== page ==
Susan Dunklee earns her first World Cup biathlon medal

The name Dunklee has a long and proud history in U.S. Nordic skiing.

Stan Dunklee, an NCAA Nordic champion, competed in the 1976 and 1980 Olympics and, along with Bill Koch, was one of the top U.S. ski racers in the late 1970s and early 1980s.

Everett Dunklee was a Vermont cross-country champion in 1962 and 1963 and competed in the 1972 Olympics.

Biathlete Susan Dunklee of Craftsbury (Stan's daughter and Everett's niece) wrote her own chapter on March 20 when she finished third in the women's World Cup 7.5-kilometer sprint at the Holmenkollen National Ski Arena in Oslo, Norway.

It was the first time in her six-year career that the 28-year-old Dartmouth grad finished with a medal in World Cup biathlon competition, and it was just the third time in the past 20 years that an American woman earned a medal in a World Cup.

Dunklee shot a perfect 10-for-10 on her targets, finishing just 33 seconds behind the winner, Darya Domracheva of Belarus, who finished in 22 minutes, 18.8 seconds. Norway's Tora Berger took second, 10.7 seconds back.

That she did it at the Holmenkollen made it even sweeter for Dunklee. The annual Holmenkollen Ski Festival, which began in 1892, is the world's largest Nordic skiing competition, and the Holmenkollen National Ski Arena is the Yankee Stadium of the Nordic world - its biggest and most historic stage.

Dunklee has steadily improved over the past few seasons. She placed fifth in the 2012 World Championships in her first season, and recently finished fourth in the 7.5-kilometer sprint event in Antholz, Italy.

At the Winter Olympics in Sochi, she reached the top 20 in three races. Her best finish: a 12th-place effort in the 12.5-kilometer mass start. She was also part of a 4x6-kilometer relay team that finished seventh.

You can follow Dunklee's adventures at her blog, and on Facebook.

All-Star performances

• Brattleboro was well represented in goal in the 30th annual Essex Rotary Key Bank All-Star Hockey Classic on March 15, but neither Greg DiSilva nor Alex Fellows could prevent a sweep by the Harris Conference squads.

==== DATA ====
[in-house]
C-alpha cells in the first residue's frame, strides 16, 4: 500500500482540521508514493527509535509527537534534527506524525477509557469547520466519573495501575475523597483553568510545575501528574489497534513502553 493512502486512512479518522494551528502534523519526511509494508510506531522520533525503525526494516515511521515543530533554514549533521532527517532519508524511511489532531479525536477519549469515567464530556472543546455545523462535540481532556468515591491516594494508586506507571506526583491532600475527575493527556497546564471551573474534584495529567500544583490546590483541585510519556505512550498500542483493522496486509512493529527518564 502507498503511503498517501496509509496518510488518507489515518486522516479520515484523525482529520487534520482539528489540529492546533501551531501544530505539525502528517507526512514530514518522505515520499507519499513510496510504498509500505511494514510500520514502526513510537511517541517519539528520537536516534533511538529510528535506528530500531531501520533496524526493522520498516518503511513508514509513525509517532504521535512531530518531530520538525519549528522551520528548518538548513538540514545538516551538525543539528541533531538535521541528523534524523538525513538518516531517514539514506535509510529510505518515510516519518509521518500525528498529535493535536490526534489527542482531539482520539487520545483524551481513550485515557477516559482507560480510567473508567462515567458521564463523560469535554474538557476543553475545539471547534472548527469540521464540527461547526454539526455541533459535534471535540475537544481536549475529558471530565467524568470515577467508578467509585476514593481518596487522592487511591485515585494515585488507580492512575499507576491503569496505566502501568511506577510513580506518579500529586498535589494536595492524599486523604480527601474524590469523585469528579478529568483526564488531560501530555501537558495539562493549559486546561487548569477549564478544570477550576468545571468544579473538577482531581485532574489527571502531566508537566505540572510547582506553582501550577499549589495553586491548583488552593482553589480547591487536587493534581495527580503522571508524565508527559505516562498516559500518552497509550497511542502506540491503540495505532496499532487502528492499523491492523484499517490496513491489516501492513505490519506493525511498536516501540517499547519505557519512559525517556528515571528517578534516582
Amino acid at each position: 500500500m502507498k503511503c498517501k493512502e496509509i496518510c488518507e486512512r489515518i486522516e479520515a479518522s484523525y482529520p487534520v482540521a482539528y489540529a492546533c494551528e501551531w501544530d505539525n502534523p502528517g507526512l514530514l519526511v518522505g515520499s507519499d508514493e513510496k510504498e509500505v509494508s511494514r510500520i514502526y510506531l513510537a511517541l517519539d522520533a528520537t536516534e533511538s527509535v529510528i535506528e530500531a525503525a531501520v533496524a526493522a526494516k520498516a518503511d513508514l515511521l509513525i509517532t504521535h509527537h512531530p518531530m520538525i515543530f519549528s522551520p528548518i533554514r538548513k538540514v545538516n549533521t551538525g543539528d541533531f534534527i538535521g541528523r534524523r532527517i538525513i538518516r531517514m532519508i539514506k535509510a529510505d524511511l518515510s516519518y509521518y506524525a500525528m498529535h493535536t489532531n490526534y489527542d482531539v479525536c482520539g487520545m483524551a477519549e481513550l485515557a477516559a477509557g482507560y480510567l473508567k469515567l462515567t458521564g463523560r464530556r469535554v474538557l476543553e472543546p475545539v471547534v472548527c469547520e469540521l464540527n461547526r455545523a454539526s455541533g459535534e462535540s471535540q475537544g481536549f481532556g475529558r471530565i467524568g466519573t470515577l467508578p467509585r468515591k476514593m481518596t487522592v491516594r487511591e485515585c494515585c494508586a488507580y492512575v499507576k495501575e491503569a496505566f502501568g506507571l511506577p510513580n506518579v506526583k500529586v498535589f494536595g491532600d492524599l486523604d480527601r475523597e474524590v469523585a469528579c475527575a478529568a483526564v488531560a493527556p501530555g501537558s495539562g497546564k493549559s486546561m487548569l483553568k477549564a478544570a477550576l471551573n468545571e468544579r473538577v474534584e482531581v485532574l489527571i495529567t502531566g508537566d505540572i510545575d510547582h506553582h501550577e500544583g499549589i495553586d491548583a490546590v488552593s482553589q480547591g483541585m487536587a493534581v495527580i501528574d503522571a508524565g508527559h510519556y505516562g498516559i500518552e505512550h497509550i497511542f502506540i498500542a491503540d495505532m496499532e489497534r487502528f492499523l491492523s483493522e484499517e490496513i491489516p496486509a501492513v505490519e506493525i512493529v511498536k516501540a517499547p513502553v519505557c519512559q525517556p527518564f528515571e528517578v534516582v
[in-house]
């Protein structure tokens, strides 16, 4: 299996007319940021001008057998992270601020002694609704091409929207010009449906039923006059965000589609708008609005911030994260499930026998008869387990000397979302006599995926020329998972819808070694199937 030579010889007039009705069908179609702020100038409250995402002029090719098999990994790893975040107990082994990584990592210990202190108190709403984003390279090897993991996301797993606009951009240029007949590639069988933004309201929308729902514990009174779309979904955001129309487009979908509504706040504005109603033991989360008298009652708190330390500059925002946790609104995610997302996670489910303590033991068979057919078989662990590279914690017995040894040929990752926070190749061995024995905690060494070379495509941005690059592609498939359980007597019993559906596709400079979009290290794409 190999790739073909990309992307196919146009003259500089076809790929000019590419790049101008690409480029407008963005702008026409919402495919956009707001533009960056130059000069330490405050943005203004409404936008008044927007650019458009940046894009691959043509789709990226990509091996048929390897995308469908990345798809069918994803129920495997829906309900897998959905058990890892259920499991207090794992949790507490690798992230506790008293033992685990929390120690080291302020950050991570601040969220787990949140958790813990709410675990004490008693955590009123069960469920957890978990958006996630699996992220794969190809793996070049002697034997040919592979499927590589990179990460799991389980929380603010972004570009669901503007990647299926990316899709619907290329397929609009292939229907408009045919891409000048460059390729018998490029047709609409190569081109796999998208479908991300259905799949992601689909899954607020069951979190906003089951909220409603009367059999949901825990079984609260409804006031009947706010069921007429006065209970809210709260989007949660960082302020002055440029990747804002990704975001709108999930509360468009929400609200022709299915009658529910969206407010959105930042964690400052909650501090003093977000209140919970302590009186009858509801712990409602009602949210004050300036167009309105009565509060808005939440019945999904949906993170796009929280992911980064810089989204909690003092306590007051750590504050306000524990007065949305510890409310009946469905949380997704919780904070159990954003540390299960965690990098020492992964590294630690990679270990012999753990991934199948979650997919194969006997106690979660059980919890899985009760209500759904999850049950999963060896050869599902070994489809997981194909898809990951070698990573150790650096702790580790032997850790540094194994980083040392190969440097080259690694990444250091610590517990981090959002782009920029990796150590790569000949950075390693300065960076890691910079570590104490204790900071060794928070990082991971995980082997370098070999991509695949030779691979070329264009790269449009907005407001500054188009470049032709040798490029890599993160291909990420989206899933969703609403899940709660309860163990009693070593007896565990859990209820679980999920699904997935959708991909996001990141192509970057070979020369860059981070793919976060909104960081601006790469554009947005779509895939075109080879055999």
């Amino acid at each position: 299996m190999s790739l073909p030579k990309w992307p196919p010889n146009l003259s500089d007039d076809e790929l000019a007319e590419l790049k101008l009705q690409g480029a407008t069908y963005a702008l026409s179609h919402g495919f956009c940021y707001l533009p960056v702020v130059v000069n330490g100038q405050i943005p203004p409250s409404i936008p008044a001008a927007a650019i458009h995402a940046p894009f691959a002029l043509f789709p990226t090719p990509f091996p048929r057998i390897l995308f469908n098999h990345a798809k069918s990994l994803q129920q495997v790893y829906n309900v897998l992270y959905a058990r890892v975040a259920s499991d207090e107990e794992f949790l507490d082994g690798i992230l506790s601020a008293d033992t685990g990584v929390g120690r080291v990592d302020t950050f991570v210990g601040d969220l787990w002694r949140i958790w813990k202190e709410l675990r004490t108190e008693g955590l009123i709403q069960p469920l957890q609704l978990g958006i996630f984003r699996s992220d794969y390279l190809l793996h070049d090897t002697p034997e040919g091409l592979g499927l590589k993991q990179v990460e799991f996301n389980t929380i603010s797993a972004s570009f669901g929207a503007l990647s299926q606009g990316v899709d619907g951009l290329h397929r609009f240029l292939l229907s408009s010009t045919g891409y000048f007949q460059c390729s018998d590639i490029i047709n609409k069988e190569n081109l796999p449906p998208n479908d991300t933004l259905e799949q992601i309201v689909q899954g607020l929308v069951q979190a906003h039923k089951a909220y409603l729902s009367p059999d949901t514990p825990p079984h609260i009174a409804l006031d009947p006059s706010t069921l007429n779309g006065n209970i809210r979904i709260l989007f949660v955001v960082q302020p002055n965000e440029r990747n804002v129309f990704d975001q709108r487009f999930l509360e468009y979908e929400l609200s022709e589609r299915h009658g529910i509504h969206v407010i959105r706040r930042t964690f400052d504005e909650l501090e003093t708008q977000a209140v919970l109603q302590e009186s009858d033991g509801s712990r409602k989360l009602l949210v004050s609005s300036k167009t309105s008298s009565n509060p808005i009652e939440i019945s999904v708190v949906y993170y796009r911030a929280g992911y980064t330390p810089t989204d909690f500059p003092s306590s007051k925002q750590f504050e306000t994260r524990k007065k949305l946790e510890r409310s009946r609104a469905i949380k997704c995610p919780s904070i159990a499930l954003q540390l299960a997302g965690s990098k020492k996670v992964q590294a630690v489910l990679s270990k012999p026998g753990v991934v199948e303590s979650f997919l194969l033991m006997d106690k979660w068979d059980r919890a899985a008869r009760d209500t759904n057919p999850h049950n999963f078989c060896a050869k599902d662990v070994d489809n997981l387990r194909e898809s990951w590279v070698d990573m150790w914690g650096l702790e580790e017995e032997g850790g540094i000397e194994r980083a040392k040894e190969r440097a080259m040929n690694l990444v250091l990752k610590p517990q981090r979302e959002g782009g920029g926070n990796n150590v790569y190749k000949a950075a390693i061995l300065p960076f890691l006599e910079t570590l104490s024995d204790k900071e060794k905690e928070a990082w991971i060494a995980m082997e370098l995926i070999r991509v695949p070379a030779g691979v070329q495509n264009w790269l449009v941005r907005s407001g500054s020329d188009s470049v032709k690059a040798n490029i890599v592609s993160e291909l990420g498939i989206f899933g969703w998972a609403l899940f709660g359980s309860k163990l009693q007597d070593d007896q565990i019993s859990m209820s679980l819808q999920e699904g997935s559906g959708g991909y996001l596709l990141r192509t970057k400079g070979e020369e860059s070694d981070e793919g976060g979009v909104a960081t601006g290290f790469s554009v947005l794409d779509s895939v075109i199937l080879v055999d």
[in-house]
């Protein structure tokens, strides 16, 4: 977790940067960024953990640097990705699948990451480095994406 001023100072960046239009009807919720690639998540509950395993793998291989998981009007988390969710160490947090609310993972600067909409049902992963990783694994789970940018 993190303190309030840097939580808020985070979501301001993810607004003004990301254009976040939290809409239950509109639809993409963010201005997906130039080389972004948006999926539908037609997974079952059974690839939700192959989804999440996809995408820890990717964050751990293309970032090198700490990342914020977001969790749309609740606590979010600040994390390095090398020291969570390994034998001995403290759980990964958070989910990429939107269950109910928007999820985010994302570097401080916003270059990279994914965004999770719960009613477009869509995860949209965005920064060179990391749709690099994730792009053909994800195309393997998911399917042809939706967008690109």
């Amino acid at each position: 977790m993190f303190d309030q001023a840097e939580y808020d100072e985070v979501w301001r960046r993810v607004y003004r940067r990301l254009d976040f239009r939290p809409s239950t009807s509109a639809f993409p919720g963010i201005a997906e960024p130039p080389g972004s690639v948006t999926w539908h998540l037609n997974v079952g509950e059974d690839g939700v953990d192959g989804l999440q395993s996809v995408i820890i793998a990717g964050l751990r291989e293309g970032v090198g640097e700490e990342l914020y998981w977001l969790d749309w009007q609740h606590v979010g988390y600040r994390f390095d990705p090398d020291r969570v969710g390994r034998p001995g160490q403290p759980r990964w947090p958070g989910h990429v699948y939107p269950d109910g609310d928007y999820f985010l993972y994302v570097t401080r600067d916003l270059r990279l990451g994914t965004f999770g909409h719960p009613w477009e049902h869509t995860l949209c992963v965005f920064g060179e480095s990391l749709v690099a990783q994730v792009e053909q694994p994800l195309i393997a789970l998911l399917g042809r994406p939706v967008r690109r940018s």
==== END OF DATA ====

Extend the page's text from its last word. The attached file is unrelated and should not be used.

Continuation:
DiSilva had 10 saves in goal as the Austin Conference pulled out a 3-2 win in the boys' game. Fellows made nine saves as the Austin Conference won the girls' game, 4-1. Brattleboro defenseman Madison Doucette also played in the girls' game.

• The Vermont Basketball Coaches Association's annual North-South All-Star game was played in Windsor on March 15, and the North took three of the four games.

The only win for the South came in the Division III-IV girls' game, a 114-84 victory. Twin Valley's Sammy Cunningham, Savannah Nesbitt, and Hannah Swanson; Emily Dufault of Bellows Falls; and Madi Huntley of Green Mountain were the local players on the South squad.

Twin Valley's Chris Brown coached the Division III-IV South boys' team, which featured three of his players: Cade Nesbitt, Dal Nesbitt, and Colin Lozito, but they lost to the North, 113-87. Lozito scored 13 points.

The North romped to a 106-56 win in the Division I-II South girls' game. Brattleboro's Ari Harrison was the lone local player on the South team.

The Division I-II South boys' game was more competitive, but the North prevailed, 128-114. Kendrick Mills of Bellows Falls and Chris McAuliffe and Isaac Roach of Brattleboro were on the South team, and Roach scored 18 points.

Leland & Gray's Haley Buffum and Twin Valley's Sam Molner were the lone local representatives on the VBCA's “Dream Dozen” teams, which honor the top non-senior boys and girls in each division. Brown also was honored by the VBCA as Division IV Coach of the Year.

Thinking spring

• The Vermont spring high school sports season opens on April 7, but barring a major warming trend over the next two weeks, many schools aren't going to have their baseball, softball, and lacrosse fields ready in time.

The sun feels warm in March, but the temperatures this month have been all over the map, and we have not had a sustained stretch of warm weather yet.

Tennis and track teams can simply shovel off the snow. It's a lot easier to shovel off a tennis court than a baseball field. So, for now, the baseball and softball teams have stay inside and practice in the gymnasium.

It's not the ideal way to get ready for the baseball and softball season, but Vermont kids are used to playing “gym ball” until the snow melts and the ground defrosts.

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